What is an aTAG?
aTAG is short for Achille’s TAG. We developed the aTAG system as a tool to enable understanding the consequences of target protein degradation.
Similarly to other chemical genetic systems, there is universal applicability to any target protein of interest via introduction of a small protein domain onto the target protein, forming a chimeric protein. This domain allows the target protein levels to be controlled by a universal degrader molecule.
C4T’s system is unique in the choice of the protein domains that facilitate degradation and we also produced high-potency molecules that act rapidly and that can be used both In vitro and in vivo settings.
How The aTAG System works:
The aTAG system is comprised of two components:
C4T’s aTAG system comprises two components: a small protein domain (the aTAG) that can be readily fused to a target protein and degrader molecules directed to the aTAG.
The protein domain is based on MTH1 and is only 17kDa in size. While the normal physiologic role of MTH1 is the enzymatic hydrolysis of 8-oxo-dGTP, there is no known consequence of the loss of this protein:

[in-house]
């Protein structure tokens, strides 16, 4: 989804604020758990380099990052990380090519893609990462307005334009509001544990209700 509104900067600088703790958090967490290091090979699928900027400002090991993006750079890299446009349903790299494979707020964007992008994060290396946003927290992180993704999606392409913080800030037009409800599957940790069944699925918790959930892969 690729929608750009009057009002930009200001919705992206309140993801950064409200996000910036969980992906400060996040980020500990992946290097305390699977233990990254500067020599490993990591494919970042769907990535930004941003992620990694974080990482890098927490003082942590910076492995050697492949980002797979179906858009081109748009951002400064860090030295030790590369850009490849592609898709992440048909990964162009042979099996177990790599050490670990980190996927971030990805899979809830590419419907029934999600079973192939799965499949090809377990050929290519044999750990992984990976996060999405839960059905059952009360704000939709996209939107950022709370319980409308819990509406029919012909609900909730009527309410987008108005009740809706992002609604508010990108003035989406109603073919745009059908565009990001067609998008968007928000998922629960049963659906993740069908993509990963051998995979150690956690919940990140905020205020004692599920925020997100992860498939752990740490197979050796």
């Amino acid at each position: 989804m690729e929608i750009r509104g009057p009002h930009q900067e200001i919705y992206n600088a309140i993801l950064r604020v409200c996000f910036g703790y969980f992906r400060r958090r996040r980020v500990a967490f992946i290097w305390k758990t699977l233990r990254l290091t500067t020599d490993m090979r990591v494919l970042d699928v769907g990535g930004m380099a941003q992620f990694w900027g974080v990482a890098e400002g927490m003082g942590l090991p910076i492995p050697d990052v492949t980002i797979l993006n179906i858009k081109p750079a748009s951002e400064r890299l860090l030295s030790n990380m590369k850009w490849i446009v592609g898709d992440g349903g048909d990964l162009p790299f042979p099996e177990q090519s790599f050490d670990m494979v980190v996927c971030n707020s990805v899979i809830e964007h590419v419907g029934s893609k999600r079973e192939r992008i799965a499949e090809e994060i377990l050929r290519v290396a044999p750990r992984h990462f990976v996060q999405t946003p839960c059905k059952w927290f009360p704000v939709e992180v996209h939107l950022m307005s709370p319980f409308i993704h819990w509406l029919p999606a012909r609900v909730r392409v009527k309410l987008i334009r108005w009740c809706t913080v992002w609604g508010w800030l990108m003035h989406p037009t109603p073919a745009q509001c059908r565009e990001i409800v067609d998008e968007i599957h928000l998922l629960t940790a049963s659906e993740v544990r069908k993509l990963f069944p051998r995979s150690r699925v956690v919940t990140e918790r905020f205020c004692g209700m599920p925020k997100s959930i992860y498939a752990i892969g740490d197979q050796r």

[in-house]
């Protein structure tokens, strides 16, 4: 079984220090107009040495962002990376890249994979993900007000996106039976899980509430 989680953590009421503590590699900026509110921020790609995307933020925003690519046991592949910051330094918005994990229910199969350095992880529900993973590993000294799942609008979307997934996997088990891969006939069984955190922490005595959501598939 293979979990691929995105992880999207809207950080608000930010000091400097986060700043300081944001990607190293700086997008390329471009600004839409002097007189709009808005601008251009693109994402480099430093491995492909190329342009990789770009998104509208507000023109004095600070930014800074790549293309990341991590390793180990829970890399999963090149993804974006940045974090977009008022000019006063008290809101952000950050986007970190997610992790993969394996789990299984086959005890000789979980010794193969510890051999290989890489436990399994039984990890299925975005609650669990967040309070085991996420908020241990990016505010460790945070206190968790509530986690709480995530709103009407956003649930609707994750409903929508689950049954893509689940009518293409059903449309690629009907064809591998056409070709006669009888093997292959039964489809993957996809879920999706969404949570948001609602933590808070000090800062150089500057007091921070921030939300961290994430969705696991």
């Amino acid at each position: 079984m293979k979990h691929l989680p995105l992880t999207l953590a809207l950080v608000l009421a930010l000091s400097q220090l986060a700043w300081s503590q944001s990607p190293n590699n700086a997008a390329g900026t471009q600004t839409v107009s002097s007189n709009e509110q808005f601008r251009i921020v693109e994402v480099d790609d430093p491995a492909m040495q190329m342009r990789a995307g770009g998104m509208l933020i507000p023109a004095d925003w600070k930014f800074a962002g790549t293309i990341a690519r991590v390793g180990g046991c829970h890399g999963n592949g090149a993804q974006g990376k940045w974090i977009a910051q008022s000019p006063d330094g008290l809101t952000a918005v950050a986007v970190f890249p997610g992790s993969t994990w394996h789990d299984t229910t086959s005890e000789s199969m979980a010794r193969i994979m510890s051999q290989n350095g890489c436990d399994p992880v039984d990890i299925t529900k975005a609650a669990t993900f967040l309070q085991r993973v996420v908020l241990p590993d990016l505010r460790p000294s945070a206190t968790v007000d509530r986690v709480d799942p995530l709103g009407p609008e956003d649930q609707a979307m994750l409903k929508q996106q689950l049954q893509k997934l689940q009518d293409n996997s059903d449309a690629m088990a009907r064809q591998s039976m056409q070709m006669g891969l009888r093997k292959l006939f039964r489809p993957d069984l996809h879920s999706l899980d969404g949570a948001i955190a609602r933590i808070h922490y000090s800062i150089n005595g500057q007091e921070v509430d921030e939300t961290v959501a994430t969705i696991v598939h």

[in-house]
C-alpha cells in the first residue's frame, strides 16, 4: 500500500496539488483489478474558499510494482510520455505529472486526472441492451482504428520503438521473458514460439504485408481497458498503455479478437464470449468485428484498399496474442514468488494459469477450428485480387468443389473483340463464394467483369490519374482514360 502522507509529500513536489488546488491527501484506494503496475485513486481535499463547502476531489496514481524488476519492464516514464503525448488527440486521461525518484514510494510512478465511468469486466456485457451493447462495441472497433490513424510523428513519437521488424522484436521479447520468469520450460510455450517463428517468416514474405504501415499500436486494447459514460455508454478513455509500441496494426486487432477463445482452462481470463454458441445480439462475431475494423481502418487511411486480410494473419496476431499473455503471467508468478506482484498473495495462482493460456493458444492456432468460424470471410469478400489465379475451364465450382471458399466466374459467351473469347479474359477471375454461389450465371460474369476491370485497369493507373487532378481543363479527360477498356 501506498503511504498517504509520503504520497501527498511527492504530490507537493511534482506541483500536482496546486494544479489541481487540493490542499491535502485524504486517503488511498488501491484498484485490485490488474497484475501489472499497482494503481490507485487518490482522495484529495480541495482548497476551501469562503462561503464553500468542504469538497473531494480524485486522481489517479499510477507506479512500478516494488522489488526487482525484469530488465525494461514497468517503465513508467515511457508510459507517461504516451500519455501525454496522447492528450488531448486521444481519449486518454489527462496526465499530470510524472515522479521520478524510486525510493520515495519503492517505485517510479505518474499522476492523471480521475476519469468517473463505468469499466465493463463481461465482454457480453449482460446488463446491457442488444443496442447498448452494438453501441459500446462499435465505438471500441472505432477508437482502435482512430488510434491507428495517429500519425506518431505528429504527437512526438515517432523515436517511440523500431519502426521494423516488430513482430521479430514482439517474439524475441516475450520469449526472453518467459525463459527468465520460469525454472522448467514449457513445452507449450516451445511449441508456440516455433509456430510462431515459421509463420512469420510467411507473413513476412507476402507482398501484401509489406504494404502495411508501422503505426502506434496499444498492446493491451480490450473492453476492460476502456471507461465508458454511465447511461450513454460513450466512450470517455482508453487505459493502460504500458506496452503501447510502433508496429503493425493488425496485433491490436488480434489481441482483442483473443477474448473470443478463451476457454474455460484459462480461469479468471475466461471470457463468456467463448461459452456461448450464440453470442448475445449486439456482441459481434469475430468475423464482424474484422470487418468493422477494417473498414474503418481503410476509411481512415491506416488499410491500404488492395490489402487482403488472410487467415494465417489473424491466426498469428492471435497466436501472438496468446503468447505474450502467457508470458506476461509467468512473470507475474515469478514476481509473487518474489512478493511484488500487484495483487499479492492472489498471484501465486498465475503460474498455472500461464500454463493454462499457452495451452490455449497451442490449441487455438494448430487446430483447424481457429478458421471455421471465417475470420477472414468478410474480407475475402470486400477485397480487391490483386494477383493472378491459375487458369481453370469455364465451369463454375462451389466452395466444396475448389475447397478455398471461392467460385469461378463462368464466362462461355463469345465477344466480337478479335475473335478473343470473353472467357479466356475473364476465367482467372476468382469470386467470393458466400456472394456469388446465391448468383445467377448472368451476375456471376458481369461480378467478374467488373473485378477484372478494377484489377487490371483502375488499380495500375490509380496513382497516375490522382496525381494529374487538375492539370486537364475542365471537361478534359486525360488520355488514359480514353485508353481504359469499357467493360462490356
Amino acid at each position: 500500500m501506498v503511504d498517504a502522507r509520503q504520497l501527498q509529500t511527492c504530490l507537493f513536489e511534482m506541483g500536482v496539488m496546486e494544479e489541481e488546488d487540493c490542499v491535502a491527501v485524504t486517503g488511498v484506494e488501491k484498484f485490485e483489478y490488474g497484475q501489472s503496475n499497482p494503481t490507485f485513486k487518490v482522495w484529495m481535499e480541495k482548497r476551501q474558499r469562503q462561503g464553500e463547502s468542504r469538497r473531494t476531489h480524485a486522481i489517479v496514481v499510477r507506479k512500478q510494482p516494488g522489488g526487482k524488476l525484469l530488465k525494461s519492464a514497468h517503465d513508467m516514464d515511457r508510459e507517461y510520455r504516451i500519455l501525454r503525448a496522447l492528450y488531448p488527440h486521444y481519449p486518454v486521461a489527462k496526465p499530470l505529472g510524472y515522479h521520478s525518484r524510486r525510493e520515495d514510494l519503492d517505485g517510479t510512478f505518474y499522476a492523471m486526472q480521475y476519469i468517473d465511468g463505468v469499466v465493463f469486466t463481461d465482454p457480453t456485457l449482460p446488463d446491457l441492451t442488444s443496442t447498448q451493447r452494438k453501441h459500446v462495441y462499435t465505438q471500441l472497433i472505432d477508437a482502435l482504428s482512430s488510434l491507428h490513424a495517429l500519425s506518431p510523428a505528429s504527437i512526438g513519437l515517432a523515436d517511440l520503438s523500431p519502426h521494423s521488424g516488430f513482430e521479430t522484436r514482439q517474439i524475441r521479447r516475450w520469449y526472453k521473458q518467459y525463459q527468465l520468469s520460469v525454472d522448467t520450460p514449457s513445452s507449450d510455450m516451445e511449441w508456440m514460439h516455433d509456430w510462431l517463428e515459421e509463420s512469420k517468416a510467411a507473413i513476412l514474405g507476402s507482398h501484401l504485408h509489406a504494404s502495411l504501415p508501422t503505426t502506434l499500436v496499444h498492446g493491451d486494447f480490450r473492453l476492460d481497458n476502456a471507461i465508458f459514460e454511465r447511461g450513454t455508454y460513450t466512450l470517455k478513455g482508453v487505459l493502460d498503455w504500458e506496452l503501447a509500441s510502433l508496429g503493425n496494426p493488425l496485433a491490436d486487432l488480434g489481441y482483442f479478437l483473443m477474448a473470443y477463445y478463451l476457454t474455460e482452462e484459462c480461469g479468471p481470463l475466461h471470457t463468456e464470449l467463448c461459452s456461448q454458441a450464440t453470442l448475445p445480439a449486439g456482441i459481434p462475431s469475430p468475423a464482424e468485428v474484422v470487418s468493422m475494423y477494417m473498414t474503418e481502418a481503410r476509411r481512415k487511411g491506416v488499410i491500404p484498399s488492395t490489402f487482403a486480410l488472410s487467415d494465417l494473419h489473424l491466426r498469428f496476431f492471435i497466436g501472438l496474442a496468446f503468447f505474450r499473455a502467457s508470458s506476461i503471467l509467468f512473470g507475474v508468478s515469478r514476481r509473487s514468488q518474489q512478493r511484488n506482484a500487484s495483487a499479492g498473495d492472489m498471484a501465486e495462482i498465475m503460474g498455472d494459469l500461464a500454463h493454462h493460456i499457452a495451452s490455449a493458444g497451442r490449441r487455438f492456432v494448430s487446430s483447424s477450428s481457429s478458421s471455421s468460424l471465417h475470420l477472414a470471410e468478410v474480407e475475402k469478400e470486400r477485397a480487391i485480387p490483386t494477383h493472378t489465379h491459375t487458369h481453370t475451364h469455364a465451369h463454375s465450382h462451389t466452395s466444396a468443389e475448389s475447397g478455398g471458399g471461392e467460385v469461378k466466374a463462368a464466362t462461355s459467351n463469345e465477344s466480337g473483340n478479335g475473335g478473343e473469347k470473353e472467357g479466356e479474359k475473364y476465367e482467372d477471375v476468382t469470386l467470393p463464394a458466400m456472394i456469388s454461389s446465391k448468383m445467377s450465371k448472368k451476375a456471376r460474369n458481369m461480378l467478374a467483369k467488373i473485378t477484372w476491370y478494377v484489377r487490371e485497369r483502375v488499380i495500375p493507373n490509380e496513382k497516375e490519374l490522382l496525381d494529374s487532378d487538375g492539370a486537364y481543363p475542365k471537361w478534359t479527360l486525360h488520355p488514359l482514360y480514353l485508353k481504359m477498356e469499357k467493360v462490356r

▪ NUDT1-/- mice show no phenotype
▪ Acute inhibition, or degradation, of MTH1 shows no cellular phenotype
Multiple optimized degraders for the MTH1 aTAG are available.
These degraders are highly potent, rapid-acting, and have a range of properties suitable for in vitro and in vivo applications.
APPLICATIONS FOR THE aTAG SYSTEM
We developed the aTAG system for a number of purposes and we are sure there are myriad more! Possible applications include:
- Understanding the biological consequences of target loss. The aTAG technology allows acute, specific degradation of a target protein to determine its biological implications.
- Degrader-driven target validation. The aTAG system provides and ability ability to determine the consequences of removing the protein can inform the attractiveness of the target for drug development.
- Control of engineered systems such as chimeric antigen receptors. The aTAG system can be used to modulate the levels of fusion proteins used in T-cell and related therapies.